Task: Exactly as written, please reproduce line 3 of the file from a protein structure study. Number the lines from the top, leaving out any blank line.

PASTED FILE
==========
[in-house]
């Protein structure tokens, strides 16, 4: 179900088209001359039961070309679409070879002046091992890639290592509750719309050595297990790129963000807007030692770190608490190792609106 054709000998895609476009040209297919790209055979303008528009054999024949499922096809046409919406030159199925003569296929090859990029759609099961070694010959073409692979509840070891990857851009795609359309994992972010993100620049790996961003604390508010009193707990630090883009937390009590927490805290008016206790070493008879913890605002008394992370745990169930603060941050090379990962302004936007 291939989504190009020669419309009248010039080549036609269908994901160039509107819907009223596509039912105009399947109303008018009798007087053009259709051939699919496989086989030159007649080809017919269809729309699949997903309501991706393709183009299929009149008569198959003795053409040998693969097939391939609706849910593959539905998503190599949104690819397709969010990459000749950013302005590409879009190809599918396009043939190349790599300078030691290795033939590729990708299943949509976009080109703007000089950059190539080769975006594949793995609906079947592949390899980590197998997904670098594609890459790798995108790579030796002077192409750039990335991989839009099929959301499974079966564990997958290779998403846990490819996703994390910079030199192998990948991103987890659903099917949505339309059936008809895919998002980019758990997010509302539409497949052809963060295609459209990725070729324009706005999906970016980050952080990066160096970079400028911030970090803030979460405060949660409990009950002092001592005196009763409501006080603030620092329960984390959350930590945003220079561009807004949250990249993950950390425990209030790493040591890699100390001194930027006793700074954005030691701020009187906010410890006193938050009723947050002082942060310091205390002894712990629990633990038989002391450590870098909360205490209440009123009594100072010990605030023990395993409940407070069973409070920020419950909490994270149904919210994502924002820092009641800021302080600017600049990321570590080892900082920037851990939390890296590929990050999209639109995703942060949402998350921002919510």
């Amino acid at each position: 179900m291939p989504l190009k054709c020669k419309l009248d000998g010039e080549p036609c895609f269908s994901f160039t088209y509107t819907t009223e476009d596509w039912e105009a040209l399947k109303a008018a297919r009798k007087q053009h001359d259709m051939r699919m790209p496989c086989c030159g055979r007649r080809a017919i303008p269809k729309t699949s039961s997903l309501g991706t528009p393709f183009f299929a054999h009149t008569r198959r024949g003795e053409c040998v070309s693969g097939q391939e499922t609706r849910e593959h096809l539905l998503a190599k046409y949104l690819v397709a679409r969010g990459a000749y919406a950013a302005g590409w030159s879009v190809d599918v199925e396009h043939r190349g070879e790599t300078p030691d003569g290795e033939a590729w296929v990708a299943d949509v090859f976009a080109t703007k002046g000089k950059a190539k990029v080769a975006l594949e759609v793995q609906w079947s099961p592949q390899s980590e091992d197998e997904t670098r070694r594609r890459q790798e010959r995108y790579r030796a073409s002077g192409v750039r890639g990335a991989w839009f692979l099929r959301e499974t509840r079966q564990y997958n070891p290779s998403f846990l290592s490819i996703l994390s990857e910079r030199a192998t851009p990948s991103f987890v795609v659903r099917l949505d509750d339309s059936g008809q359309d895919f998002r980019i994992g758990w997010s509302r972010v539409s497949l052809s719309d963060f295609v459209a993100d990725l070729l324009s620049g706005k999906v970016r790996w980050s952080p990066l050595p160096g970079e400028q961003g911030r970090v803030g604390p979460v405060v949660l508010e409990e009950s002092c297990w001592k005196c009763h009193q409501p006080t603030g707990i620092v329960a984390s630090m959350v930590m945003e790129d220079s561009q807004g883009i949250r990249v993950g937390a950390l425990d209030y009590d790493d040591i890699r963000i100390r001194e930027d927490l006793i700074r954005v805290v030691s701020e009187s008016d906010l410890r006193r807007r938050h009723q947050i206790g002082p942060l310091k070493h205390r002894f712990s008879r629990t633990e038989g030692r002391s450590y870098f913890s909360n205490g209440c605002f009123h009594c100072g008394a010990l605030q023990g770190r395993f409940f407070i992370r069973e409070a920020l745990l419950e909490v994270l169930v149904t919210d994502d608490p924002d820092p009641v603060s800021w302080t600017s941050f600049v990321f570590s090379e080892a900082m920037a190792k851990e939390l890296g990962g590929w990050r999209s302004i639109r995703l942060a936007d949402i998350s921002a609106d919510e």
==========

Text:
């Amino acid at each position: 179900m291939p989504l190009k054709c020669k419309l009248d000998g010039e080549p036609c895609f269908s994901f160039t088209y509107t819907t009223e476009d596509w039912e105009a040209l399947k109303a008018a297919r009798k007087q053009h001359d259709m051939r699919m790209p496989c086989c030159g055979r007649r080809a017919i303008p269809k729309t699949s039961s997903l309501g991706t528009p393709f183009f299929a054999h009149t008569r198959r024949g003795e053409c040998v070309s693969g097939q391939e499922t609706r849910e593959h096809l539905l998503a190599k046409y949104l690819v397709a679409r969010g990459a000749y919406a950013a302005g590409w030159s879009v190809d599918v199925e396009h043939r190349g070879e790599t300078p030691d003569g290795e033939a590729w296929v990708a299943d949509v090859f976009a080109t703007k002046g000089k950059a190539k990029v080769a975006l594949e759609v793995q609906w079947s099961p592949q390899s980590e091992d197998e997904t670098r070694r594609r890459q790798e010959r995108y790579r030796a073409s002077g192409v750039r890639g990335a991989w839009f692979l099929r959301e499974t509840r079966q564990y997958n070891p290779s998403f846990l290592s490819i996703l994390s990857e910079r030199a192998t851009p990948s991103f987890v795609v659903r099917l949505d509750d339309s059936g008809q359309d895919f998002r980019i994992g758990w997010s509302r972010v539409s497949l052809s719309d963060f295609v459209a993100d990725l070729l324009s620049g706005k999906v970016r790996w980050s952080p990066l050595p160096g970079e400028q961003g911030r970090v803030g604390p979460v405060v949660l508010e409990e009950s002092c297990w001592k005196c009763h009193q409501p006080t603030g707990i620092v329960a984390s630090m959350v930590m945003e790129d220079s561009q807004g883009i949250r990249v993950g937390a950390l425990d209030y009590d790493d040591i890699r963000i100390r001194e930027d927490l006793i700074r954005v805290v030691s701020e009187s008016d906010l410890r006193r807007r938050h009723q947050i206790g002082p942060l310091k070493h205390r002894f712990s008879r629990t633990e038989g030692r002391s450590y870098f913890s909360n205490g209440c605002f009123h009594c100072g008394a010990l605030q023990g770190r395993f409940f407070i992370r069973e409070a920020l745990l419950e909490v994270l169930v149904t919210d994502d608490p924002d820092p009641v603060s800021w302080t600017s941050f600049v990321f570590s090379e080892a900082m920037a190792k851990e939390l890296g990962g590929w990050r999209s302004i639109r995703l942060a936007d949402i998350s921002a609106d919510e």